The Nucleus Accumbens: A Comprehensive Review

Stereotact Funct Neurosurg. 2015;93(2):75-93. doi: 10.1159/000368279. Epub 2015 Feb 18.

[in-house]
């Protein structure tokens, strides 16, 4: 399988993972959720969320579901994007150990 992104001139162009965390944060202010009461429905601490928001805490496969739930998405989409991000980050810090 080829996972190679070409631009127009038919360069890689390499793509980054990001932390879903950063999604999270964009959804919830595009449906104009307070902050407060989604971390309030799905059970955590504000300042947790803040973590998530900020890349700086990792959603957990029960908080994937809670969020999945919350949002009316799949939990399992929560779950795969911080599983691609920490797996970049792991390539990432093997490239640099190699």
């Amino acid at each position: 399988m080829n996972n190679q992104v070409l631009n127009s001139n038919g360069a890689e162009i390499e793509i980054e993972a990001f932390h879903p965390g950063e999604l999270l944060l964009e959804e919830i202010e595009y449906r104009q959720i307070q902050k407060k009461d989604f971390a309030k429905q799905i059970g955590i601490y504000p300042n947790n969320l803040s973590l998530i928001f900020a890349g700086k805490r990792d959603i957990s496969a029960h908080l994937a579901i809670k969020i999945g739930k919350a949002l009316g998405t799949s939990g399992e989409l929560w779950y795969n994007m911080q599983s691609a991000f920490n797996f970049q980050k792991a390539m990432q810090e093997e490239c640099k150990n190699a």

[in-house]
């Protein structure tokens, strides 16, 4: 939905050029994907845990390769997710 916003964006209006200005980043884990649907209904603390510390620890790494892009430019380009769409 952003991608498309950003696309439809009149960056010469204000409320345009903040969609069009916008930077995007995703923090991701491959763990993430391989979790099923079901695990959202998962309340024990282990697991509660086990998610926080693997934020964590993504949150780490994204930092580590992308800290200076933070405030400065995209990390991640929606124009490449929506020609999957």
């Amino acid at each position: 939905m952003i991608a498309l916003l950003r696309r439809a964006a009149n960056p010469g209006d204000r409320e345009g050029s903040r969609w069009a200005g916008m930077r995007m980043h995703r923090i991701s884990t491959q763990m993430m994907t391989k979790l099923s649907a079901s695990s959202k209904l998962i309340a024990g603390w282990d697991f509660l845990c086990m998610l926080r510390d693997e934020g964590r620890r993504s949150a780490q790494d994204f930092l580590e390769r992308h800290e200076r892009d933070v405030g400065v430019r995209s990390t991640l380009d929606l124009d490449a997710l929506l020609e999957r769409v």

There is increasing interest among functional neurosurgeons in the potential for novel therapies to impact upon diseases beyond movement disorders and pain. A target of increasing interest is the nucleus accumbens (NAc), which has long been studied as a key brain region mediating a variety of behaviors, including reward and satisfaction. As such, focal modulation of the biology of the NAc with deep brain stimulation or novel biological therapies such as gene therapy or cell transplantation could have a major impact upon disorders such as depression and drug addiction. In order to both develop appropriate therapies and then deliver them in an effective fashion, a thorough understanding of the biology, physiology, and anatomy of the NAc is critical. Here, we review the existing literature regarding several areas critical to the development of new therapies, including the known pharmacology, physiology, and connectivity of the NAc, as well as evidence supporting the potential for various NAc surgical therapies in animal models. We then review the relevant anatomy of the NAc, with particular attention to the surgical anatomy, imaging, and targeting necessary to facilitate a proper localization and delivery of new agents to this region. The NAc is a fascinating and potentially rich target for stereotactic neurosurgical intervention, and analysis of existing information regarding all aspects of this structure should help potentiate therapeutic advances and reduce complications from future studies of neurosurgical intervention in this region for a variety of disorders. © 2015 S. Karger AG, Basel.